The collapse of an eight-storey building in Thane that claimed 74 lives is a grim reminder of the collapse of values, ethics, and principles in all walks of life. The victims, as always, were the lesser mortals. The perpetrators — the mighty — were, as usual, far away, safe from the dangers they created for others. Unless we eliminate corruption, such accidents will remain mere statistics.

Mallela Trivedi,


The sudden collapse of the building is another addition to the long list of national shame. It has set off a blame game with officials blaming all others except themselves. That such illegal construction is ignored by officials as long as they are pleased by builders is a matter of grave concern. Thane, of course, is not an isolated case since corruption is all-pervasive.

B. Madhava Murthy,


Whenever a major tragedy strikes, the government orders an inquiry into it to water down the seriousness of the disaster. Suggestions to avert similar mishaps are never implemented. The prevalence of high level corruption in the local bodies and politics makes a mockery of rules and norms.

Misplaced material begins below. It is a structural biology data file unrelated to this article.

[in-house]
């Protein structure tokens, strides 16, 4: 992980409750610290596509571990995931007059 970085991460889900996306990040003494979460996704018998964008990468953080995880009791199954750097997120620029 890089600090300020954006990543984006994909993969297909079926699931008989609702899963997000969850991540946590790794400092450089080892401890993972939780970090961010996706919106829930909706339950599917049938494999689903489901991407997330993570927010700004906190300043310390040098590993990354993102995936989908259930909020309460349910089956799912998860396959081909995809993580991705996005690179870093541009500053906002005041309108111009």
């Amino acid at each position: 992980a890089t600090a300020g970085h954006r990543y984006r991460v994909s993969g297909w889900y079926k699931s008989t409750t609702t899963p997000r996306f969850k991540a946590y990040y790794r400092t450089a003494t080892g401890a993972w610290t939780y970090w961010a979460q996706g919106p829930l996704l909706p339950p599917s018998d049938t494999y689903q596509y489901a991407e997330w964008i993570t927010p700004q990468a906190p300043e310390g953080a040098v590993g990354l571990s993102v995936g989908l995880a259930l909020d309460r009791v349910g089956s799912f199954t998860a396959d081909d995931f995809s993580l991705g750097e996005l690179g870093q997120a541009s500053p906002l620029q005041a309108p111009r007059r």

O.G. Krishnamurthy,


It was shocking to hear of the collapse of the building constructed illegally using substandard material. More shocking was the news that eight floors came up in 34 days without permission from the authorities concerned.

Unfortunately, many such unauthorised constructions have mushroomed in and around Thane due to the demands of increased population and the influx of masses from other States in search of jobs. In fact, such illegal construction is on across India and there seems to be no mechanism to check it.

Vijay D. Patil,


Illegal construction is taking place in almost all cities of India with greedy builders encroaching public lands and violating all norms. Not that the authorities are unaware of it. Legal loopholes, inadequate staff to supervise and the apathy of enforcement officials are given as excuses.

A ward-level committee consisting of local residents should be constituted in major cities to monitor developments and report them to the authorities.

R. Ramanujam,


That an eight-storey building collapsed like a house of cards killing 74 people is unbelievable. This is clearly a case of negligence on the part of corrupt municipal authorities and builders. A blame game is on between the Forest Department and the municipal authorities. But those who perished in the collapse were innocent occupants of the building.

A. Srikantaiah,


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